Lies your English teacher told you
Lie #1: Never split an infinitive.
An infinitive is the basic form of a verb (for example, to run or to write). Infinitives are split when an adverb is placed between the two words. A famous example is Captain Kirk’s “…to boldly go where no man has gone before”. It’s important to listen to the flow of your sentence when considering whether or not to split infinitives. Sometimes the adverb needs emphasis, or it just wouldn’t work anywhere else in the sentence. But never split infinitives if it could cause confusion or alter the sentence's meaning.
Lie #2: Never begin a sentence with a conjunction.
A conjunction is a word used to link sentences, clauses or phrases (for example, and, but, for, nor, or, so, and yet). I admit that it’s not the best idea to begin too many sentences with conjunctions. But every now and then it is perfectly acceptable, perhaps even preferable. Conjunctions can be used to create a smoother transition between sentences, or to add a dramatic tone. Just make sure you use them sparingly otherwise your writing will sound fragmented and lifeless.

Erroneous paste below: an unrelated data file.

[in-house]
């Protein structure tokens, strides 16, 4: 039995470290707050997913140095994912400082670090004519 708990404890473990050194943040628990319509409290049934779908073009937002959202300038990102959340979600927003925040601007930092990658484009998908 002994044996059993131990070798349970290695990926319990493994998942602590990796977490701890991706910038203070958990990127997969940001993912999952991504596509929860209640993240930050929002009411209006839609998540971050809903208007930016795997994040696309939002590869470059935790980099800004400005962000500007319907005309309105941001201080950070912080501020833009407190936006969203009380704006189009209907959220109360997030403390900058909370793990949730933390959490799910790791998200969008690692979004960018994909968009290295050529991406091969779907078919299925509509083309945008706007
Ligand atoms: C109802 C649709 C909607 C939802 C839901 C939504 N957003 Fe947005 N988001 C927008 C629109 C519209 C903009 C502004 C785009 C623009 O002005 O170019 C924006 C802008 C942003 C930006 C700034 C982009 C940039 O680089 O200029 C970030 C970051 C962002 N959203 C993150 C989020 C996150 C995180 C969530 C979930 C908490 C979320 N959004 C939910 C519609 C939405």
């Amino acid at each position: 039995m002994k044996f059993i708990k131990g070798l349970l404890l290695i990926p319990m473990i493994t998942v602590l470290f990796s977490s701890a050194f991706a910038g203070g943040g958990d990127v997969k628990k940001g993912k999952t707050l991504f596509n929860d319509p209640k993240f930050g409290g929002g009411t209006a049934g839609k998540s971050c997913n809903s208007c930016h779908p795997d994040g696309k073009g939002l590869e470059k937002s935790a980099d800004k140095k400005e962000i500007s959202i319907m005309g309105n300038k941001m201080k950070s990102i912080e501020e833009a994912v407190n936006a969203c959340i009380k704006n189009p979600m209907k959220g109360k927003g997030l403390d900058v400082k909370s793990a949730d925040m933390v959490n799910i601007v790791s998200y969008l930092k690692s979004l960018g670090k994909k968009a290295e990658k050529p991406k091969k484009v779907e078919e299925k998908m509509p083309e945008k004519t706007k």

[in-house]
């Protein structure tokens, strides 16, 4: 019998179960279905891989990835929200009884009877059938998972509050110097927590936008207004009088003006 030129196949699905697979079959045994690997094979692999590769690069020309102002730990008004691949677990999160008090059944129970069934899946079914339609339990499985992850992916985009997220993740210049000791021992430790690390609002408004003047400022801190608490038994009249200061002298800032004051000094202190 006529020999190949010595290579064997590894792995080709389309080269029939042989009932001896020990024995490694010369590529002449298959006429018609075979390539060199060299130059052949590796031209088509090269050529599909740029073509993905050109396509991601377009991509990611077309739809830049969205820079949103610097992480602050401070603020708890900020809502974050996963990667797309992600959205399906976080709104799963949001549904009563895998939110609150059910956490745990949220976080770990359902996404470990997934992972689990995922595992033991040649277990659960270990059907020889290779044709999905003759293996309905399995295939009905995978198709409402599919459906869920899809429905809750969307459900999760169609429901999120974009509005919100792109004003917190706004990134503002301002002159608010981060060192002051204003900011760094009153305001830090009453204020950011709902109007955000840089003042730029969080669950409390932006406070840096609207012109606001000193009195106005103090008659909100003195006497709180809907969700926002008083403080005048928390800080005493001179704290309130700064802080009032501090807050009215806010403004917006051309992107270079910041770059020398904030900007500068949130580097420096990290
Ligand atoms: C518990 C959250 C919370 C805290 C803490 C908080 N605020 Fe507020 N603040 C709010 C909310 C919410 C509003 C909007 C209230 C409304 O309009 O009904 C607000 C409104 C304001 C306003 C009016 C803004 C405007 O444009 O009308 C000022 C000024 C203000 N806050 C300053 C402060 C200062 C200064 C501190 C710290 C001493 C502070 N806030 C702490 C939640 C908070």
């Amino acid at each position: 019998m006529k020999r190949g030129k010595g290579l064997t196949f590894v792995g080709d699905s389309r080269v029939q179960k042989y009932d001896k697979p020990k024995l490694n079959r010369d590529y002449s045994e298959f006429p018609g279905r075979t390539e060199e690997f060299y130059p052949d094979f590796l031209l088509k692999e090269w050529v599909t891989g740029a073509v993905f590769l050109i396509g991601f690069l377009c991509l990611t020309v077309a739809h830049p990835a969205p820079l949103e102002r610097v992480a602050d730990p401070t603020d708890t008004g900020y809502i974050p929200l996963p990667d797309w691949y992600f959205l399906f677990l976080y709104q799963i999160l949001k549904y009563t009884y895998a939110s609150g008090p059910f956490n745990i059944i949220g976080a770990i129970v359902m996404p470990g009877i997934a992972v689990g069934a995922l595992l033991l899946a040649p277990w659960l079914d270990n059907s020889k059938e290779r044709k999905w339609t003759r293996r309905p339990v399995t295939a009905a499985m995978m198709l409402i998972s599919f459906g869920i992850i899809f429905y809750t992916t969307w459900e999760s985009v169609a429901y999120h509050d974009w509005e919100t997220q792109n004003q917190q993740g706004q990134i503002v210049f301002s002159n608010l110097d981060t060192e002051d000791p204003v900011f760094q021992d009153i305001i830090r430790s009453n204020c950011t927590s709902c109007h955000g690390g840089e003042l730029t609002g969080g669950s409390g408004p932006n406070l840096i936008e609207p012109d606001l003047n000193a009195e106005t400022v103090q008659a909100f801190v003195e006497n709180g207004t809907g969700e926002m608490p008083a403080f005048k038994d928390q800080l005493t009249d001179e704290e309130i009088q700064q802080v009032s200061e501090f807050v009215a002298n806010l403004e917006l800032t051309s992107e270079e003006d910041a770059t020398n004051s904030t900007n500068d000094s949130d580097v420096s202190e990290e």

Lie #3: Never end a sentence with a preposition.
A preposition is a word used to link a verb, noun or adjective to a noun or pronoun (for example, with, by, on, in, at, to, and about). You should avoid ending sentences with prepositions in formal writing such as academic papers and business proposals. But I promise the world won’t end if you send a text to your mum asking “Which café are we going to?”. Just ensure the prepositions are absolutely necessary. Don’t say “Where are you at?” when you can simply say “Where are you?”.